We would spend hours, as children, with eyes that searched the dark sky to catch and surprise falling stars. They said to us, "When you see a falling star, make a wish." But it is always sad to see a star that detaches itself from the sky and falls. Where do falling stars go?

Augusta is one of them stars. She was a nine-year-old girl and prostituted herself on the streets of Freetown, the capital of Sierra Leone (West Africa), but at nineteen she was a young woman who, head held high, presented herself to the European Commission for the Protection of the Child in Brussels and acted to ensure that the government of Sierra Leone officially acknowledge the existence of child exploitation and penalized it.

Everything happened because one evening Augusta went with a friend to the Salesian Van for a coffee. Rvery evening, the Salesians park their van on the outskirts of Freetown in an area where boys and girls who sell themselves to survive usually meet and gather. The Salesians offer them something to eat, find out if they need medical assistance and, when necessary, get them legal help.

After meeting the Salesians, Augusta decided to make a radical change in her life: she decided to leave the streets, leave her friends, give up the only way she knew to earn money. Thus began a process of social reintegration: she resumed studying and began, with the help of professionals, to heal the deep psychic and spiritual wounds that marked her soul.

This young woman does not have a media profile, she does not look like a star and she is not an influencer in social networks: she is a young woman with a bright and open smile who, behind the appearance of a normal girl, hides a heroine of our time who, thanks the courageous decision to tell her story and denounce the violation of her rights, was the driving force behind reforms that have saved thousands of other children abused by adults and of victims of trafficking in the sex trade. She is not capable of brilliant speeches or grandiloquent signs: she speaks simply, but her words touch the hearts of her listeners.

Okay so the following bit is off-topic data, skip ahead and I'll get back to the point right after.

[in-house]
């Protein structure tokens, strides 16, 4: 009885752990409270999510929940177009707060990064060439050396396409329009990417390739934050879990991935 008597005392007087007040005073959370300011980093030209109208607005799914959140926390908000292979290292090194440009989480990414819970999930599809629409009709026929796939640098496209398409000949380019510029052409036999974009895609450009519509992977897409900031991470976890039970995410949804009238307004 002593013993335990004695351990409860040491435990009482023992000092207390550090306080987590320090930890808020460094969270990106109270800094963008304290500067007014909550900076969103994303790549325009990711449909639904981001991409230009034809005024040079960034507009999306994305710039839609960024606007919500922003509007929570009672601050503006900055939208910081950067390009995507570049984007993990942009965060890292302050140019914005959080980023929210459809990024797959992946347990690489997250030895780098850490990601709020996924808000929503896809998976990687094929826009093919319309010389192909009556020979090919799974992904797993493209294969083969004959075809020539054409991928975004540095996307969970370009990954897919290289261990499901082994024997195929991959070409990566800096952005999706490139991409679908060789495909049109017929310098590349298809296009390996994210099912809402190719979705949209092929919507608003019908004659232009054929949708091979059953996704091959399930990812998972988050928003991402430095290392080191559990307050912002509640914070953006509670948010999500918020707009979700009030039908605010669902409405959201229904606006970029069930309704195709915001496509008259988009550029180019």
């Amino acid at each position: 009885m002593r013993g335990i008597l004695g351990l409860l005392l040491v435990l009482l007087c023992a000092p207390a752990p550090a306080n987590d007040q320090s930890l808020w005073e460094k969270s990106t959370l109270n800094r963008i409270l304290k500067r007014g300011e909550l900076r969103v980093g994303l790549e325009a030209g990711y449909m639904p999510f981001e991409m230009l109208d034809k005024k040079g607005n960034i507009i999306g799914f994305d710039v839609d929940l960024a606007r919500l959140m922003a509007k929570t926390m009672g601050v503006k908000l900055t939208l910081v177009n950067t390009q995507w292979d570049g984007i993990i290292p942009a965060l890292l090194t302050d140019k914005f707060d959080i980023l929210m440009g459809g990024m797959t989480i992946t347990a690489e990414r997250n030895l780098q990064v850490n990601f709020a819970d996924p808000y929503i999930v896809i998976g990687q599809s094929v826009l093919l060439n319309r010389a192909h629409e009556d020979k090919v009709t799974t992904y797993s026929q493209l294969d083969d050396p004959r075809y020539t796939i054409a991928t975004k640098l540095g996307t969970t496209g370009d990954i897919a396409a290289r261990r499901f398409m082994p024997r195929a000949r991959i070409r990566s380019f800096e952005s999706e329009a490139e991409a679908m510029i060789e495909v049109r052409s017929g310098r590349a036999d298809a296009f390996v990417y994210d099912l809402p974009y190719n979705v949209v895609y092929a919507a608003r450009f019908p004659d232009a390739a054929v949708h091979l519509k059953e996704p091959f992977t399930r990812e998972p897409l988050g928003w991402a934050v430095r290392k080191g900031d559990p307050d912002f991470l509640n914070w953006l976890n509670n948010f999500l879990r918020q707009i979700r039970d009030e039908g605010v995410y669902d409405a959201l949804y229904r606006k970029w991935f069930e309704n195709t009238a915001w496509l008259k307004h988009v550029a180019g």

Augusta came to Rome to visit the Pope, met the Salesian Rector Major, Fr Ángel Fernández Artime, who gave her a statuette of Don Bosco. To him, she confided her dream: to open a small restaurant in Freetown and put the statue of Don Bosco inside.

Because already in 2017, together with other girls who had left the street, she ran a small home catering business.

But stars, like dreams, are short-lived.

Last June 6, due to Covid-19, the AIDS which had marked her as a child on the streets of the city defeated her at the age of 23. Leaving in all of us the bitter taste of defeat and the feeling of unfinished work.

The Augusta star has fallen and, according to tradition, I too make a wish, which I share with you. I would like many brave and authentic girls like Augusta to be born, to remind us that it is possible to break the chains that imprison society's most dispossessed, and that we can wipe out unjust laws and fight for justice in our daily lives, with the only assurance that God fights alongside us.

Because we know where the falling stars, like Augusta, go.

Into the welcoming hands of God.

I invite you to learn about the life of this young woman and others like her presented in a documentary of "Misiones Salesianas".

In the video settings you can choose subtitles in: Italian, English, French, Spanish and German.



ANS - “Agenzia iNfo Salesiana” is a on-line almost daily publication, the communication agency of the Salesian Congregation enrolled in the Press Register of the Tibunal of Rome as n 153/2007.

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